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Marisa Debboli(STURBRIDGE, Mass.) -- A University of Connecticut student says "no one was prepared" for when their senior trip came to an abrupt end Saturday, as their bus became engulfed in flames on the side of a Massachusetts road.

The fire erupted this afternoon in Sturbridge, about 60 miles west of Boston, the Massachusetts State Police in Charlton said.

The full bus was carrying about 40 students, according to police, and no injuries were reported.

Student Ashley Vollmer said the group was heading to Boston for a senior cruise when, about 15 or 20 minutes into the ride, she saw smoke on the bus.

Vollmer said the bus driver pulled over briefly, but then the ride continued.

She said they heard a loud bang and the driver pulled over again.

There was a lot of smoke as they were exiting, Vollmer said, and as soon as they were all off, the bus caught fire.

 



"It was insane," Vollmer said. "No one was prepared."

"It was very scary," she added.

 

 



The fire was extinguished around 3:30 p.m., police said, and crews have left the scene.

According to Vollmer, their bus driver got on a different bus and continued towards Boston, leaving the students on the side of the road. UConn buses have picked up the students to take them back to school, she added.

 


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Sergii Sokurenko/iStock/Thinkstock(AKRON, Ohio) -- Dozens of calls poured into 911 dispatchers in northeast Ohio on Friday after drivers on an interstate highway saw a minivan with four puppies strapped to the roof.

The family was transporting the 3-month old mixed breed pups from Ohio to Pennsylvania when police in Akron, Ohio caught up to them along Interstate 76, ABC News affiliate WEWS-TV reports.

The traffic stop was captured on dashcam video, which shows the cage on top of the van was partially covered with a tarp. Akron Police Sgt. Kris Beitzel said the puppies seemed disoriented when officers arrived at the scene.

“They weren't acting like puppies,” Beitzel told WEWS-TV. “I mean they were traumatized from having probably been on the roof of that car for probably at least an hour.”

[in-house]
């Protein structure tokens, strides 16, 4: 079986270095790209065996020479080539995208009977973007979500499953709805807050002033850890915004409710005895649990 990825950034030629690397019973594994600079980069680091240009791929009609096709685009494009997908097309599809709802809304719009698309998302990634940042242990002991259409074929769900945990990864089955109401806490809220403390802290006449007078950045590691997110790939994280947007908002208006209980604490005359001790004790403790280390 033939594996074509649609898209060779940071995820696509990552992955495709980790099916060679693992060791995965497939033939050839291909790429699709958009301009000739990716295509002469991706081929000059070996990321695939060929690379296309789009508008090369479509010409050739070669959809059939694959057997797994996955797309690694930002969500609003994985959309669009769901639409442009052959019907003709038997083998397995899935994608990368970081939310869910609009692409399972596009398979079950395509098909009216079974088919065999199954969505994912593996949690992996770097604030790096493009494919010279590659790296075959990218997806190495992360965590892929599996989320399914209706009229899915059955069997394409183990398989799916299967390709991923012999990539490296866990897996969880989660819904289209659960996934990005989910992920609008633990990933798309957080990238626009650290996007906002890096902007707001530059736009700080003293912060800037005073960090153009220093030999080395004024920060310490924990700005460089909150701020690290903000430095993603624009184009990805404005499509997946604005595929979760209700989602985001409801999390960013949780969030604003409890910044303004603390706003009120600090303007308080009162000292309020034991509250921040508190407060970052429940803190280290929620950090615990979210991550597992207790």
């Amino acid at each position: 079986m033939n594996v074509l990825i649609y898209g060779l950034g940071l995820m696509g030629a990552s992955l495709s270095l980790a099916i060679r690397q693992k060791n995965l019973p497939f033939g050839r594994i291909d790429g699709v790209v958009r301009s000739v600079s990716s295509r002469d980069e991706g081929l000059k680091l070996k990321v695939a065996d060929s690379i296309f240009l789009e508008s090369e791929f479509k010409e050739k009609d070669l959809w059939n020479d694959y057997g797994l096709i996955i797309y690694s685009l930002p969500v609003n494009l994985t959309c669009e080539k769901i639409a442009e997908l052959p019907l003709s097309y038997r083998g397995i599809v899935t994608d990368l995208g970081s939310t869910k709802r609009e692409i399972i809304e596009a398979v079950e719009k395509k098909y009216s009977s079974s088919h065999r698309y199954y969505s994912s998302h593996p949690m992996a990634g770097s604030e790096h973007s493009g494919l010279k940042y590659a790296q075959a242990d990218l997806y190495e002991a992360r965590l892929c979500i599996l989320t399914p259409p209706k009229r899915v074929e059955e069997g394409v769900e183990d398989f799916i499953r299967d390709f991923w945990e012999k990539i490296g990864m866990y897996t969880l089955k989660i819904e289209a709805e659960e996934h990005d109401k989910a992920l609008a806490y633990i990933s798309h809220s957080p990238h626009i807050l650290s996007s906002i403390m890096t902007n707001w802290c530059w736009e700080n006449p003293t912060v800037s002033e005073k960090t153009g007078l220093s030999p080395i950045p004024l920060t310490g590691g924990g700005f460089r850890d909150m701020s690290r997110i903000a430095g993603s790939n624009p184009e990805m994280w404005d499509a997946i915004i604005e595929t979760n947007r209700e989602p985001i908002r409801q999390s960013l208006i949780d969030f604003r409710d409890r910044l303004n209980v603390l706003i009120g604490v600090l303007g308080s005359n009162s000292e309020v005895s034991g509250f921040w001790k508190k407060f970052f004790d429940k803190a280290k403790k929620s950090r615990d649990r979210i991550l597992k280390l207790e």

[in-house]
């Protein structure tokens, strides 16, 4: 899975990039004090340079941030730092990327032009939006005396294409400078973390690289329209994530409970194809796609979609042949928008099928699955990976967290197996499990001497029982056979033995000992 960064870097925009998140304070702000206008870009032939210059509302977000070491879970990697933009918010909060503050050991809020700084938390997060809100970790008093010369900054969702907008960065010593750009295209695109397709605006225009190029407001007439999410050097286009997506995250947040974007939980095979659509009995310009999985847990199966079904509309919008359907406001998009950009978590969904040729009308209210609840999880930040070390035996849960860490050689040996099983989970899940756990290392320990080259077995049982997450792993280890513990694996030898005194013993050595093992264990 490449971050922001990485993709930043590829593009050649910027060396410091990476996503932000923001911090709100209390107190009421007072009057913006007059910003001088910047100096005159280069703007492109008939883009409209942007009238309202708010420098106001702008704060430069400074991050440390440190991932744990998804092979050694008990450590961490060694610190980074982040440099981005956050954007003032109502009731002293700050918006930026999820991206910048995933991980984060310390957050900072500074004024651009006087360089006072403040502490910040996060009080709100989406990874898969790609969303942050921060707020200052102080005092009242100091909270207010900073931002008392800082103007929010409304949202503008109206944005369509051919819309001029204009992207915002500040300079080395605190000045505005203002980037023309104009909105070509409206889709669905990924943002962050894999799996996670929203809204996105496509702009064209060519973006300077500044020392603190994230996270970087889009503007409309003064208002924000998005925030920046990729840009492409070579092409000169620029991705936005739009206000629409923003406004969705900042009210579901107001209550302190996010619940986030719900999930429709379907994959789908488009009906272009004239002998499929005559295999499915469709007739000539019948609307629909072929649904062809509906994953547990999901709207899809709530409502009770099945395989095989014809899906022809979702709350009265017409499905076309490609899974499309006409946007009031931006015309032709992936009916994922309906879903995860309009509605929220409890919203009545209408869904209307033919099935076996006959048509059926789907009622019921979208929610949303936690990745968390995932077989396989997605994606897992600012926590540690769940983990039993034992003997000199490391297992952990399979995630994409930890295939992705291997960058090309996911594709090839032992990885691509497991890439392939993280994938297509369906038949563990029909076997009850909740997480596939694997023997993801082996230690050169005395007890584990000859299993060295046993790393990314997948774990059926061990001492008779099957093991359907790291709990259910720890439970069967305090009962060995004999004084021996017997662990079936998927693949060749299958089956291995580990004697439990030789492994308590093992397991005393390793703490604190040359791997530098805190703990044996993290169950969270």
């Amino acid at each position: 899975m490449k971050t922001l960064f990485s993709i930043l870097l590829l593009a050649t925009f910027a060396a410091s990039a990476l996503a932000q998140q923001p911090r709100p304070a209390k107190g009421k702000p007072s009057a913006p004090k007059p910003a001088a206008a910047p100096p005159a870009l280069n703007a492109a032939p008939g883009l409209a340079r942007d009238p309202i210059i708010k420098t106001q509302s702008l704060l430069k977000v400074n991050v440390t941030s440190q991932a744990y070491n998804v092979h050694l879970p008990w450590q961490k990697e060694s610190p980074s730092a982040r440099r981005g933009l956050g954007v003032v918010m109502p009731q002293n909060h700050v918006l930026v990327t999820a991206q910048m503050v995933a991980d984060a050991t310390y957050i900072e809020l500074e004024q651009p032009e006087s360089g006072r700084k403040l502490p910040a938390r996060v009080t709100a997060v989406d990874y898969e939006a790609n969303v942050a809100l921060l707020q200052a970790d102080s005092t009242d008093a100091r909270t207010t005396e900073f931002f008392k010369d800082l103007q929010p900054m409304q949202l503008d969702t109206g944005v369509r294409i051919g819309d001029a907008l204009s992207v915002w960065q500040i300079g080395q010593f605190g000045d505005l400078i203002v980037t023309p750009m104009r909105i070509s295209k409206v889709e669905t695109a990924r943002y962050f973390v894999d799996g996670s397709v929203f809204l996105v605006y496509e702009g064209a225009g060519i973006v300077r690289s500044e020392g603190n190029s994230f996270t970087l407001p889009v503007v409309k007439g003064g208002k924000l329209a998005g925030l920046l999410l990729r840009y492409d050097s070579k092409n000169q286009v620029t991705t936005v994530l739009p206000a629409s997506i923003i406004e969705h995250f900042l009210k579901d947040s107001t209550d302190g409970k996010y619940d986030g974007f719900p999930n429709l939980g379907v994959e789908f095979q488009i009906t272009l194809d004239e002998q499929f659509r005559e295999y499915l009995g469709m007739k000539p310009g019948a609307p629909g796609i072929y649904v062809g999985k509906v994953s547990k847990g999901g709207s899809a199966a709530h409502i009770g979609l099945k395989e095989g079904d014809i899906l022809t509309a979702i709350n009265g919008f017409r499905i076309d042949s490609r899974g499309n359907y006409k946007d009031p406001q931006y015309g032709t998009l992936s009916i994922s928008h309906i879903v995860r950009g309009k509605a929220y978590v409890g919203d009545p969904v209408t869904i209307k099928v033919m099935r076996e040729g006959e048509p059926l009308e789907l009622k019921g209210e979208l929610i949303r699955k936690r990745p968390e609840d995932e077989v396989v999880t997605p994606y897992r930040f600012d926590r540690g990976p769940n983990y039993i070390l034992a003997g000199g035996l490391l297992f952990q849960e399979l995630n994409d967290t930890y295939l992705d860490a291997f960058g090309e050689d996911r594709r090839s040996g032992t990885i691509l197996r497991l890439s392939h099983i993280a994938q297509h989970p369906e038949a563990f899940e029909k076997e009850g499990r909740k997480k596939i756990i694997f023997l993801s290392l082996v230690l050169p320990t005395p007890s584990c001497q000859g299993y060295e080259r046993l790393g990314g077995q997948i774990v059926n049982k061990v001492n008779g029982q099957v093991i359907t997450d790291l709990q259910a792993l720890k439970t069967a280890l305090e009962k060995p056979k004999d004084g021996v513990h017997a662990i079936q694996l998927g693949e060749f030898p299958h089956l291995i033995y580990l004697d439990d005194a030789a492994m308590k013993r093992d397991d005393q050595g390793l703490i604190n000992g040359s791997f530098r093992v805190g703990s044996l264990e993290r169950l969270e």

Beitzel told the television station the driver was not charged, but educated on the proper transportation of animals.

“The important thing is the puppies are safe, that he was educated today and that he will never do that again,” she said.

The dogs will now be turned over to the Humane Society of Greater Akron, WEWS-TV reports.


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Thinkstock Images/Stockbyte/Thinkstock(JENNINGS, Mo.) -- A suburban St. Louis man was killed after he charged at police officers while wielding a knife, and the shooting was captured on an officer's body camera.

A woman called police late Friday and said her son, Thaddeus McCarroll, was armed with a knife and had locked her out of her house in Jennings, Missouri, the St. Louis County Police Department said Saturday.

Police said they could see McCarroll, 23, through the window, armed with a Samurai sword and several knives.

The woman told police her son "was talking about going on a 'journey' and a 'mission' and mentioned a "black revolution,'" according to police.

About an hour after officers arrived, McCarroll walked out of the house with a knife in one hand and a bible in the other, police said.

The ensuing encounter was captured on an officer's body camera as police continuously asked McCarroll to drop the knife.

 



"Why are you carrying a knife?" an officer asked McCarroll. "Your mom is worried about you."

An officer then told McCarroll they were "not here to harm you" after McCarroll replied.

"We need to know that you're going to be okay, starting right now," an officer said.